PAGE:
WHEN YOU SPEND a few days with the citizens of Appleton, Wisconsin -- as readers of T. R. Reid's front-page series did last week -- you can spot the good federal regulations and the bad ones right away. It's good that the government made the paper mills clean up the town's river and that it keeps the local diary products up to standard. But it's not good that the small local university had to spend $4,000 for a wheelchair lift that has been used only once in three years, or that the Crops of Engineers has spent two years haggling over an eight-foot strip of landfill. There are some borderline cases, but by the large it's easy to agree with the citizens of Appleton that, while many government regulations are a positive benefit, others are a nuisance. If this seems so obvious to the general public, why can't government legislators and administrators tell the difference?

Part of the reason lies in the way that most federal regulations were developed over the last 10 years or so. Too often, the story played out like a plot: harried legislators, assisted by hyperactive staff assistants, placate strident lobbies by adding sweeping prohibitions and expensive mandates to complicated legislation. Self-protective bureaucrats interpret statutes with a mindful eye on those same lobbies. Checklist-bearing inspectors monitor compliance, well aware that no points are awarded for being soft.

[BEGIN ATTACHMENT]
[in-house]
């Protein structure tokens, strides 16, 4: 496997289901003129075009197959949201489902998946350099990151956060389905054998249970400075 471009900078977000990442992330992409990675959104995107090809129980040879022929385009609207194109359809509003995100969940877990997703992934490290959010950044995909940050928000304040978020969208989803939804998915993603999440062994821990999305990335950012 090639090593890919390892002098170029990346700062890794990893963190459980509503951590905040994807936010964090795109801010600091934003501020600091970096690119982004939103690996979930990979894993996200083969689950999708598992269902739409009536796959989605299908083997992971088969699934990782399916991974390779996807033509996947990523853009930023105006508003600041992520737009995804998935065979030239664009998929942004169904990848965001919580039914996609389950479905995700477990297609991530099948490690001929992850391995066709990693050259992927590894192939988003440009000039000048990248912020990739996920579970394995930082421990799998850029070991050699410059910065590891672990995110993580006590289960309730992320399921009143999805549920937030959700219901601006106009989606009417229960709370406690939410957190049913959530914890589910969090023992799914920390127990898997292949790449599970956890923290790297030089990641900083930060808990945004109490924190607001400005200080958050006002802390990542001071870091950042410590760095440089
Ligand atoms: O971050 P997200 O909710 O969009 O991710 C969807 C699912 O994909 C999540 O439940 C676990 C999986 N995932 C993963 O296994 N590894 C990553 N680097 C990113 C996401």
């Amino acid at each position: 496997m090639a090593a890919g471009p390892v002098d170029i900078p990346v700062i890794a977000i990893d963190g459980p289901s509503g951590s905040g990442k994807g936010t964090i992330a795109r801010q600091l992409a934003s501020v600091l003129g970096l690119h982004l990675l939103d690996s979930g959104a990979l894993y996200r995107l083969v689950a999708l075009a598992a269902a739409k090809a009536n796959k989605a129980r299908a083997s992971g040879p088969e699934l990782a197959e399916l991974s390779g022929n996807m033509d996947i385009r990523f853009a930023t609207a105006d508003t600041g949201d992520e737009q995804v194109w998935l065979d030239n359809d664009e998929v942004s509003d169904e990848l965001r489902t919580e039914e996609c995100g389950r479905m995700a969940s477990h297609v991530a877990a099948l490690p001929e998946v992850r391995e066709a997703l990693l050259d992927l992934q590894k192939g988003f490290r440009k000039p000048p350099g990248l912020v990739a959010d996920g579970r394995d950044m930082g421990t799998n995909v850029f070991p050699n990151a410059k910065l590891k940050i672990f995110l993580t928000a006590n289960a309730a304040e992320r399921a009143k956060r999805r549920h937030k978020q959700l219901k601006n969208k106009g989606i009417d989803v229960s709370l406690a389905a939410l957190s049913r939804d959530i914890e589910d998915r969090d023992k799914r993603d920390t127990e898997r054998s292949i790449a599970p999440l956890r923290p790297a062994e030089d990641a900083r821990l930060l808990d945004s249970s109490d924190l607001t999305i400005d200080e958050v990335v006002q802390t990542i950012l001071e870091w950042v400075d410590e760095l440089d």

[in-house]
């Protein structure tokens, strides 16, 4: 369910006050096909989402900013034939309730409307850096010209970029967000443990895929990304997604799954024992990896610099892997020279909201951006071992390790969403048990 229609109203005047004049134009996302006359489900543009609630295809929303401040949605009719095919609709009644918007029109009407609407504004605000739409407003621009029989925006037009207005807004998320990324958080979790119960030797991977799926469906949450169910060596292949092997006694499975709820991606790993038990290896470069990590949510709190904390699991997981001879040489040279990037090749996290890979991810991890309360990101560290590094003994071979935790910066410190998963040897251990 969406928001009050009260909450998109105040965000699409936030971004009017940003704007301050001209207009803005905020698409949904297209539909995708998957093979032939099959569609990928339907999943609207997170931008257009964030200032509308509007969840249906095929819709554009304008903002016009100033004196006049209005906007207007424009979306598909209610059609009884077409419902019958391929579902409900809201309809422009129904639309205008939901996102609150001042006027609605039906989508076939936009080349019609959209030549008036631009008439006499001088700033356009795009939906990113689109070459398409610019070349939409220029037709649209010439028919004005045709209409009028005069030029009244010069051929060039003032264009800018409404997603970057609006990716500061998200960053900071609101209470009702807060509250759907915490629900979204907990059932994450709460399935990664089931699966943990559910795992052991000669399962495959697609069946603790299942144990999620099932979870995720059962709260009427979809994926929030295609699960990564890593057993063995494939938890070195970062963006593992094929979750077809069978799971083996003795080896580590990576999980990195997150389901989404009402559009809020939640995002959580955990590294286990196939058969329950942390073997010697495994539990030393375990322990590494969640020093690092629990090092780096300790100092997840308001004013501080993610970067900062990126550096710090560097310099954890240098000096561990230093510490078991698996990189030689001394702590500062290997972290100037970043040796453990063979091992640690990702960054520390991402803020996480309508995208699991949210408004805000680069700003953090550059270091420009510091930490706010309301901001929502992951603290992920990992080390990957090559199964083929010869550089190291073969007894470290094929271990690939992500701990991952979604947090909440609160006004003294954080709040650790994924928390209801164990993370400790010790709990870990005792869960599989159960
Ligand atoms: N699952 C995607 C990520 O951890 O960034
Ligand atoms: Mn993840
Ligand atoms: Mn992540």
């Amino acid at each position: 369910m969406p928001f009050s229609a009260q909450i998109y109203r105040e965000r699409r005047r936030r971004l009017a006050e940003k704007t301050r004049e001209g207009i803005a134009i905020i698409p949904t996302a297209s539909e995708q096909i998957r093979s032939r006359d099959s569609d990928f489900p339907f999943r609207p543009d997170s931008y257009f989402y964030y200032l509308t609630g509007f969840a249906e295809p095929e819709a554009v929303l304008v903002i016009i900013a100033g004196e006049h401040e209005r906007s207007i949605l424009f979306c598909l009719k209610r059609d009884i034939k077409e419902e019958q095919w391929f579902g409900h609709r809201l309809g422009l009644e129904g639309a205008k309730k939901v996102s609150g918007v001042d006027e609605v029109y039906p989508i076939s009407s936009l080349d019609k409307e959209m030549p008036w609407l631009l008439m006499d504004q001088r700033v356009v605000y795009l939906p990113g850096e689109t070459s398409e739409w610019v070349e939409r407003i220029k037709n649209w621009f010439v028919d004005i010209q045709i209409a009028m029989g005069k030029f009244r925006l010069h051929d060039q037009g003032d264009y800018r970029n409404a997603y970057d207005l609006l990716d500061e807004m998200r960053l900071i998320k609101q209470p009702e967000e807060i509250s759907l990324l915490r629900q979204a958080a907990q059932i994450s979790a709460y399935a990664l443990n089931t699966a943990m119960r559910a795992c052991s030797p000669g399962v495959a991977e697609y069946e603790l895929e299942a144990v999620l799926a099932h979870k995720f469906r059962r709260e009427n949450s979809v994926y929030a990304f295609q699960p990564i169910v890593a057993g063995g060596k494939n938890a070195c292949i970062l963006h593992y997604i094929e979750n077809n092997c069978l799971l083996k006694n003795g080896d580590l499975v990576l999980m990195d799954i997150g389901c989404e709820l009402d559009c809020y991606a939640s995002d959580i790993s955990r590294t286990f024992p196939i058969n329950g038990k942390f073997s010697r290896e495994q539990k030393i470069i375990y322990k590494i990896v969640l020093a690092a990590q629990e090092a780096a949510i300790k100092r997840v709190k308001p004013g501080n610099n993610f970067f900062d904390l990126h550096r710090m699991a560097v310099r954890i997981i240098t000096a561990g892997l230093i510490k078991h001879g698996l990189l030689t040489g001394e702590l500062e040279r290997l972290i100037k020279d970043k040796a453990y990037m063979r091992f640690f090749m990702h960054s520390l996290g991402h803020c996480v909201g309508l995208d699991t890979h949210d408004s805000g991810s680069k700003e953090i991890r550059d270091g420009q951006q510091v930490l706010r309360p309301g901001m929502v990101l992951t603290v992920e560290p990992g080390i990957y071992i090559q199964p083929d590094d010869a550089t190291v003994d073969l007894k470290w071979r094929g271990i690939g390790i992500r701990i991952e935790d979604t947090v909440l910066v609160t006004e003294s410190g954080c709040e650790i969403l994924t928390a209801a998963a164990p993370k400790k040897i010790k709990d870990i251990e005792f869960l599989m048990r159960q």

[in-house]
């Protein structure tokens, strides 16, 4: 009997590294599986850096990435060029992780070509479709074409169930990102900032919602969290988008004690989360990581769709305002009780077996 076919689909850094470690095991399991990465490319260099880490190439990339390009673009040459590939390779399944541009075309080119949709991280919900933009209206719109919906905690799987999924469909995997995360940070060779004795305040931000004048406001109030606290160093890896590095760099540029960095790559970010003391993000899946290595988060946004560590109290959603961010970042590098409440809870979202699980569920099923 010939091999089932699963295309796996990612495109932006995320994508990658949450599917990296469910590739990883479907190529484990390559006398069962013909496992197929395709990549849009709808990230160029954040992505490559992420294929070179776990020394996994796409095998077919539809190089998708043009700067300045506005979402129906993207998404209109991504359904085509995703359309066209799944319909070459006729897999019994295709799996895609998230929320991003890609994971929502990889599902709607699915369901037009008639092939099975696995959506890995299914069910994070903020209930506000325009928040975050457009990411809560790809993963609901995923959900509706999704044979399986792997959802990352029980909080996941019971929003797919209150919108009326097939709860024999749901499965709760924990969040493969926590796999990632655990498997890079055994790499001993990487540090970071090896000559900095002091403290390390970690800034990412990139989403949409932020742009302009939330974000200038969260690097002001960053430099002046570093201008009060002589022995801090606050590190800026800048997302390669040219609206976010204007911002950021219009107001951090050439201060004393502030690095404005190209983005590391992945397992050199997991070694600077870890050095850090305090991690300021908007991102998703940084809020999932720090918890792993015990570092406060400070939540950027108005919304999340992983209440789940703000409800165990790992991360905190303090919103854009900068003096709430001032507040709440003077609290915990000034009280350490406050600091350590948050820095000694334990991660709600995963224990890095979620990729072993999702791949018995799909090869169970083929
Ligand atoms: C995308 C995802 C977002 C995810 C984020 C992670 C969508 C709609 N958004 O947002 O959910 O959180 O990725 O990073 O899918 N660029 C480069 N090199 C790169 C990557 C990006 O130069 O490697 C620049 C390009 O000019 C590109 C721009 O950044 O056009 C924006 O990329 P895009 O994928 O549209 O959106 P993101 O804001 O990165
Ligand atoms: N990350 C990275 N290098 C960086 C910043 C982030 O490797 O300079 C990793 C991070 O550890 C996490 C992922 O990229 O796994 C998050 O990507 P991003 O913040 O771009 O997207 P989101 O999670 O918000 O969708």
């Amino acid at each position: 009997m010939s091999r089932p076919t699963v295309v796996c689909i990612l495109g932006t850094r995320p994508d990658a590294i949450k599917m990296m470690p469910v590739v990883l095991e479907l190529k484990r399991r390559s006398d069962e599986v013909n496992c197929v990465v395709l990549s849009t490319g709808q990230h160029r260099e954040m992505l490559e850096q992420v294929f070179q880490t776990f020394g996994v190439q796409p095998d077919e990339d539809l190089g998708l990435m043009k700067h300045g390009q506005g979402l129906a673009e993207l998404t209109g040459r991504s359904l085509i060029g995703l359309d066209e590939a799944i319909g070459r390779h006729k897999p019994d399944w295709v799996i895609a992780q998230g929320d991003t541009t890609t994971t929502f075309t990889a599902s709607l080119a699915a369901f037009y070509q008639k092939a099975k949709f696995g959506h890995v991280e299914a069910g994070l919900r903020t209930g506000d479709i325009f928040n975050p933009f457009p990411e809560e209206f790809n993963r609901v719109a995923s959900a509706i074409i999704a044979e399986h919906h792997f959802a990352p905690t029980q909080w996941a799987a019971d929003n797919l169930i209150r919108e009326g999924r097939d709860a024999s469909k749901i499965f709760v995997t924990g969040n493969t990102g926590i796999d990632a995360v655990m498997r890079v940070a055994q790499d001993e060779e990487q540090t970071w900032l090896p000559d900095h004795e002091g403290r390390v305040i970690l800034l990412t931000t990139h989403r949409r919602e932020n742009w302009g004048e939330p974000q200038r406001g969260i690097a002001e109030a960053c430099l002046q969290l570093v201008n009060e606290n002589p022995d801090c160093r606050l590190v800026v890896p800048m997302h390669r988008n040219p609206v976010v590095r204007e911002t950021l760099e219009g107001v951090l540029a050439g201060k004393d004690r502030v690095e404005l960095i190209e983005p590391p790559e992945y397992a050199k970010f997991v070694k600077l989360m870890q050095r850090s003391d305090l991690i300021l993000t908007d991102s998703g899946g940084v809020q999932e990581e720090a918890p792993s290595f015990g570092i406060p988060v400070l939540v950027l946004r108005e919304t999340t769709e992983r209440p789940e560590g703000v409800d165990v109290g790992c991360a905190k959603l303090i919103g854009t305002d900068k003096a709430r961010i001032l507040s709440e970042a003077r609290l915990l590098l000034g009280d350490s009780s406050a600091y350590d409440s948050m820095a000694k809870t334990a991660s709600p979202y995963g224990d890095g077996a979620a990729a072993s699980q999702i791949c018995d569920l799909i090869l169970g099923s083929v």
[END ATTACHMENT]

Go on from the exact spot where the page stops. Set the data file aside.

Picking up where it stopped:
Clearly missing in much of this process was common sense. It is, of course, difficult to legislate common sense. Moreover, it is much easier to spot the foibles in regulations after you have seen them operating in the real world in places like Appleton. But there surely is a need for a tidying-up operation -- a reexamination and rationalization. This, rather than a full-scale retreat, is what the current "regulatory backlash" seems to us to be mostly about.

In some areas, this process of revision is already under way. Mr. Reid reports that the business people of Appleton recognized the Occupational Safety and Health Administration, that notorious nit-picker of years past, as the "most improved agency." The surprise winner of the regulatory popularity award was none other than the Internal Revenue Service, an agency that, as the granddaddy of all federal regulators, has had years to clean up its act.

What is needed now is a good-faith effort on all sides to sift through the accumulation of federal regulations, discard those that are clearly wrongheaded or unworkable, and figure out how to make the important ones work better. There is no better way to tackle this task than by examining how things actually work in the many different kinds of communities across the nation where the federal government plays a daily role.